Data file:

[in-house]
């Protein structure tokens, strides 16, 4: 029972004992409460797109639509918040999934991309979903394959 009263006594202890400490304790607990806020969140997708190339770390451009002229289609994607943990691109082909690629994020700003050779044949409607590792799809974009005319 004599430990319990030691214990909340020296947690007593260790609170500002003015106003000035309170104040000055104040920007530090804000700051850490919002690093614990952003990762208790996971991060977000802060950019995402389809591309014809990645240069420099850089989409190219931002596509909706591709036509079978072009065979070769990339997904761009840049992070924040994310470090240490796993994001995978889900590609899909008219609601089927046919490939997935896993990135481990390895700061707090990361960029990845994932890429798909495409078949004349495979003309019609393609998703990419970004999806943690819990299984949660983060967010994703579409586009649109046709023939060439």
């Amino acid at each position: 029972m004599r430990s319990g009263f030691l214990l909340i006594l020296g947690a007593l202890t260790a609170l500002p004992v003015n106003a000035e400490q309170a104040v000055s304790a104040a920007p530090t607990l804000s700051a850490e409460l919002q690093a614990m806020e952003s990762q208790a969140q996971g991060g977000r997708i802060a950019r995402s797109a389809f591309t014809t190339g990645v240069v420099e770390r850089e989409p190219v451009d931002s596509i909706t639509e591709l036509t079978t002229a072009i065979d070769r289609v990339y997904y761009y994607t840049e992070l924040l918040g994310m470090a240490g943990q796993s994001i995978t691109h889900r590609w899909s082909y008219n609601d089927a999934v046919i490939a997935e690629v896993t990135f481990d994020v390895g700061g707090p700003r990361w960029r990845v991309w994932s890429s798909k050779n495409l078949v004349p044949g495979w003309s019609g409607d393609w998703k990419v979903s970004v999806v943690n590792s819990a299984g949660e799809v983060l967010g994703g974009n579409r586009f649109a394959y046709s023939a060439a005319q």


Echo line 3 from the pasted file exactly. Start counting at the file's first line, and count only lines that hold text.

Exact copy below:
């Amino acid at each position: 029972m004599r430990s319990g009263f030691l214990l909340i006594l020296g947690a007593l202890t260790a609170l500002p004992v003015n106003a000035e400490q309170a104040v000055s304790a104040a920007p530090t607990l804000s700051a850490e409460l919002q690093a614990m806020e952003s990762q208790a969140q996971g991060g977000r997708i802060a950019r995402s797109a389809f591309t014809t190339g990645v240069v420099e770390r850089e989409p190219v451009d931002s596509i909706t639509e591709l036509t079978t002229a072009i065979d070769r289609v990339y997904y761009y994607t840049e992070l924040l918040g994310m470090a240490g943990q796993s994001i995978t691109h889900r590609w899909s082909y008219n609601d089927a999934v046919i490939a997935e690629v896993t990135f481990d994020v390895g700061g707090p700003r990361w960029r990845v991309w994932s890429s798909k050779n495409l078949v004349p044949g495979w003309s019609g409607d393609w998703k990419v979903s970004v999806v943690n590792s819990a299984g949660e799809v983060l967010g994703g974009n579409r586009f649109a394959y046709s023939a060439a005319q």